In this timeline, however, what we’ve got is what we’ve got. I’ll leave you with a quick list of essentials, the Genesis albums I love best:

  • Selling England By The Pound
  • Duke
  • A Trick of the Tail
  • Calling All Stations
  • Invisible Touch

I’m sure I just offended nearly every other Genesis fan on the planet with that list, somehow. Oh well!

3 Comments

  1. I’ve actually had to think of how to comment upon this choice, and Genesis as a whole… that I’m writing this on the Wednesday after it was posted might give you an idea of how big a problem I have.

    There are, of course, two versions of Genesis (yes, yes, I know, shhh, I’m on a roll). I like to call these two versions the “Good” version and the “Bad” version. Like it? Came up with it all by myself!

    This album falls into the “Bad” side of the ledger. The problem is, as it often is for me, when I first came across the band; as I mentioned over at The Pond once, ABACAB was my true baptism into Genesis. Sure, there were the two hit tracks off of Duke, but I barely knew Genesis existed at that point… I mean, I was 11 or 12.

    Then ABACAB occurred, and I really liked it, then came the next two, and EVERYBODY really liked those and then I first began listening to the Peter Gabriel Genesis and…

    …WTF was that? No, seriously, WTF was that? Because it wasn’t the Genesis I knew. Where’s the “Tonight Tonight Tonight” that was used in a Michelob ad that I still remember to this day (though not as well as Clapton’s ad… that’s my favorite Clapton song right there)? Where’ s “Invisible Touch”? Hell, where’s my “Just A Job To Do”?

    You get the picture. I really liked the “new” Genesis, and it totally prevented me from liking the “old” band. In that post over at The Pond, I say that I didn’t mind me some prog rock/art rock/whatever you wanna call it, but strictly speaking that isn’t true. For example, I love “Roundabout” by Yes, but I didn’t like anything else they did up until the album “90125”. Why? Because other than “Roundabout”, I didn’t hear anything by them until they cranked out the hits.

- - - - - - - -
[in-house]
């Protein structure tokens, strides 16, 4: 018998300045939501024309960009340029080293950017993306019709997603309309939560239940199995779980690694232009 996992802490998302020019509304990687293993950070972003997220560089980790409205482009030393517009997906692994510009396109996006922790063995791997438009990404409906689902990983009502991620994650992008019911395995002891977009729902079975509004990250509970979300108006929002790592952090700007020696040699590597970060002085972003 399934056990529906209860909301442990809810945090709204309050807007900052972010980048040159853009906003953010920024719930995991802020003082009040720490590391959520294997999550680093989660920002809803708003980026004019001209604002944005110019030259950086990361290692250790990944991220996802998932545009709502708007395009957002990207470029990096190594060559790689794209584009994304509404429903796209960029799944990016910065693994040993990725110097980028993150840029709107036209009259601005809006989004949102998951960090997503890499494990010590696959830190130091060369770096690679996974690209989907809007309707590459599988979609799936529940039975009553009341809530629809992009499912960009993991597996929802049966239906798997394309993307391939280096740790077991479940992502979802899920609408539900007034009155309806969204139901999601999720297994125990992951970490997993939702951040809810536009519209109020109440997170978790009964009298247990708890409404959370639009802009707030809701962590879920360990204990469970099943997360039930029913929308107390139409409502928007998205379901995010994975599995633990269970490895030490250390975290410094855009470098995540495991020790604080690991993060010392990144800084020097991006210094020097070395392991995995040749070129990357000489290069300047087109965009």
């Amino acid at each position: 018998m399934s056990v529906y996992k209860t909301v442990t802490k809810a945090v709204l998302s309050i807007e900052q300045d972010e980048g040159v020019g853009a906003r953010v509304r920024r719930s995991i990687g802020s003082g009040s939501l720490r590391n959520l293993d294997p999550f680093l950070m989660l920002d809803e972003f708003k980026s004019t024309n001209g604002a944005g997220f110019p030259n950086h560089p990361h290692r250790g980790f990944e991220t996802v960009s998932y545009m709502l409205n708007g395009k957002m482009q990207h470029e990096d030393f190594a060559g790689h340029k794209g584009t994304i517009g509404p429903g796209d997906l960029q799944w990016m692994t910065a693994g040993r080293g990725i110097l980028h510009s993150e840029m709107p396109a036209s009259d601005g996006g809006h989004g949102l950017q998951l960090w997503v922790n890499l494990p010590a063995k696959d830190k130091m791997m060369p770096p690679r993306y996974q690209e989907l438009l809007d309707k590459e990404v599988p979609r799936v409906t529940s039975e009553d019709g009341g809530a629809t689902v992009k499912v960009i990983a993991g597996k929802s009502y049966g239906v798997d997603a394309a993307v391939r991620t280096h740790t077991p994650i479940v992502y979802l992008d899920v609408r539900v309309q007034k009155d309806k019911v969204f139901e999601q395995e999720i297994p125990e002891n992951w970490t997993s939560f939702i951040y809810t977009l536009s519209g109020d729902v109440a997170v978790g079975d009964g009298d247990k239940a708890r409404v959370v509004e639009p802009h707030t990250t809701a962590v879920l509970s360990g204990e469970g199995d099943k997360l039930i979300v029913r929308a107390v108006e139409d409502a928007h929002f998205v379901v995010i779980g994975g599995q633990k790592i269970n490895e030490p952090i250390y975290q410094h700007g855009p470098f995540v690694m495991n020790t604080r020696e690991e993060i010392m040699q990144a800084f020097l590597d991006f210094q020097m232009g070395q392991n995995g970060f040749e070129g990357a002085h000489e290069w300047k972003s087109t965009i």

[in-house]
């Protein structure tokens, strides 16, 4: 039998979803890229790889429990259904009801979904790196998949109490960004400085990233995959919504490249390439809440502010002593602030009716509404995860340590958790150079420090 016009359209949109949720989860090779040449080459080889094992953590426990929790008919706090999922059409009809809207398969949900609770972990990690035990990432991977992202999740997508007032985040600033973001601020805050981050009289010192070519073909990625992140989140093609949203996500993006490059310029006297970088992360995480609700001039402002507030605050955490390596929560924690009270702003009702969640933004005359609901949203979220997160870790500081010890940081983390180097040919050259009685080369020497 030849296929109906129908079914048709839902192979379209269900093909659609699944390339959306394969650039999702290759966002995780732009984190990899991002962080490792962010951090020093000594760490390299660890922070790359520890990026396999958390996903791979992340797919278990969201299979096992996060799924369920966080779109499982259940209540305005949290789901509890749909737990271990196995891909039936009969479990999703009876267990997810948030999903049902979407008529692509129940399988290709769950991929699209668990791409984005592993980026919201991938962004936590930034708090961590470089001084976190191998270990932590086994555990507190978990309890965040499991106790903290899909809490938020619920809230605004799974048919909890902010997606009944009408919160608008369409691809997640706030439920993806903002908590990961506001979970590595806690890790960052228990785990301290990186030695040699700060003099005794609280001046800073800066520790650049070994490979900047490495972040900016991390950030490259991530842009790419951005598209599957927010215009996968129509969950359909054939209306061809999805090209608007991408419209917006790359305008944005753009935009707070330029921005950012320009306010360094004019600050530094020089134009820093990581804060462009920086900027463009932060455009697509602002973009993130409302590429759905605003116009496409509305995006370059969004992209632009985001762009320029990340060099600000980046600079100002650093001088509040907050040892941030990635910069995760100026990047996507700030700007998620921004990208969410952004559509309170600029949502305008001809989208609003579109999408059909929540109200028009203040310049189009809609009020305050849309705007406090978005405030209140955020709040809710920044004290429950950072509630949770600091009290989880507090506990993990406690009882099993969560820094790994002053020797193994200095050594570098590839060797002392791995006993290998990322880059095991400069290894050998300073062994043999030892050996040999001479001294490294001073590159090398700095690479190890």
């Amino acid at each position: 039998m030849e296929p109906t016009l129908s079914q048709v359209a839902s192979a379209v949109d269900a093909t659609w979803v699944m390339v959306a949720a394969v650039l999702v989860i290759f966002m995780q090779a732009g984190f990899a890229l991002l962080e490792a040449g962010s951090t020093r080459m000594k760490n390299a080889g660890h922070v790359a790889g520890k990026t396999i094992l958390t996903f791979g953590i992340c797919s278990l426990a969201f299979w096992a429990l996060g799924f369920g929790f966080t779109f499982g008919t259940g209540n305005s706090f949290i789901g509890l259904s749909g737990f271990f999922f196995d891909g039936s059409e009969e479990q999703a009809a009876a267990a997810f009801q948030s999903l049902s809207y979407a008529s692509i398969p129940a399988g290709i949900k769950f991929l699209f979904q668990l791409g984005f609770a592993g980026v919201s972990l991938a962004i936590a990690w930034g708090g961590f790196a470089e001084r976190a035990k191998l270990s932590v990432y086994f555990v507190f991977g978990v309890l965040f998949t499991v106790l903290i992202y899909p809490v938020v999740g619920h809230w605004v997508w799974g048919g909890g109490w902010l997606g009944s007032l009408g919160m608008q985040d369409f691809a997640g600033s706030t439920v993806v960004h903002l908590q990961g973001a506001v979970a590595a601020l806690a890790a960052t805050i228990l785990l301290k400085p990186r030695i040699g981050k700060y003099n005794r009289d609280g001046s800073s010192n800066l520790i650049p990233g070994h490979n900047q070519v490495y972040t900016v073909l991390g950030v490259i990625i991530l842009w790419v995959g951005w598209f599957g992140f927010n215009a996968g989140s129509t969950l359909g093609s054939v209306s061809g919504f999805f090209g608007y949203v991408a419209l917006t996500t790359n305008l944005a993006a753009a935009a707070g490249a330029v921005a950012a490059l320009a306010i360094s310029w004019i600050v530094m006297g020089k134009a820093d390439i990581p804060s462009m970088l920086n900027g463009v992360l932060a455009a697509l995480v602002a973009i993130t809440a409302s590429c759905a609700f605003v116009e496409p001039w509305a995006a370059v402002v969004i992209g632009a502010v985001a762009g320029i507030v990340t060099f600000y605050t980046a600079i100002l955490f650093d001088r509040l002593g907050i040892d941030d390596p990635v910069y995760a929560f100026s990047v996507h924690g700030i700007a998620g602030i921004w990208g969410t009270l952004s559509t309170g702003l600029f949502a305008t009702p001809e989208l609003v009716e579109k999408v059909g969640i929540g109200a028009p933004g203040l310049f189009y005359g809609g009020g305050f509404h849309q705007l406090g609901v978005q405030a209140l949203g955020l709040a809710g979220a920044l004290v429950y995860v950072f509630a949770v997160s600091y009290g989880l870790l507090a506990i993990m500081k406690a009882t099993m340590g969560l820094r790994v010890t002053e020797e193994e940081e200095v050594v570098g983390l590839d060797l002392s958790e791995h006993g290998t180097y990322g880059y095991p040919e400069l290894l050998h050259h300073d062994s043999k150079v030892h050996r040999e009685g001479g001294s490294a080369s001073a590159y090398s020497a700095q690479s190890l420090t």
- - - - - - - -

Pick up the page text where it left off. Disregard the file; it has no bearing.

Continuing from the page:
I admit that it’s quite possible the albums in what I lovingly called the “Bad” version of Genesis, it’s just that my brain doesn’t hear it as Genesis. Have the Foo Fighters release an album of nothing but ’80s-style New Wave synth pop and… no, that’s a bad comparison, because that’d be awesome. Have Judas Priest start singing Christian pop ballads… fans of the new stuff would have a stroke when they heard the old music.

    So. Um. Yeah. Sorry I like dis’d your favorite band, dude. Um. Gee, look at my wrist I’ve gotta go!

    • Funny thing: I was vaguely aware of Genesis at the time of the self-titled album (the one w/ “Just A Job To Do,” which is still one of my faves) .

      Trivia moment: I also watched The Insiders, a TV show which used the song as its opening theme. It was a cheezy Miami Vice knock-off. It lasted 13 episodes.

      Anyway! My first “real” Genesis album was Invisible Touch and I listened the hell out of that cassette during my trip to visit Grandma Hjordis down in Kingsville TX. After meeting a friend at school who was also into the album, and into Peter’s So record, we started digging through the back catalog and… well, here I am.

      I guess my tolerance for early-Genesis WTF-ery is stronger, that’s all. (I can’t even pretend to like the debut record, though. I’m not that strong of a fanboy.) No worries!

      • It’s actually becoming clear to me over the course of these entries that… well, my mind may have become somewhat ossified over the course of the last 50 years. It likes what it likes, and heaven help that which it doesn’t, because it never will.

        That’s a little sad.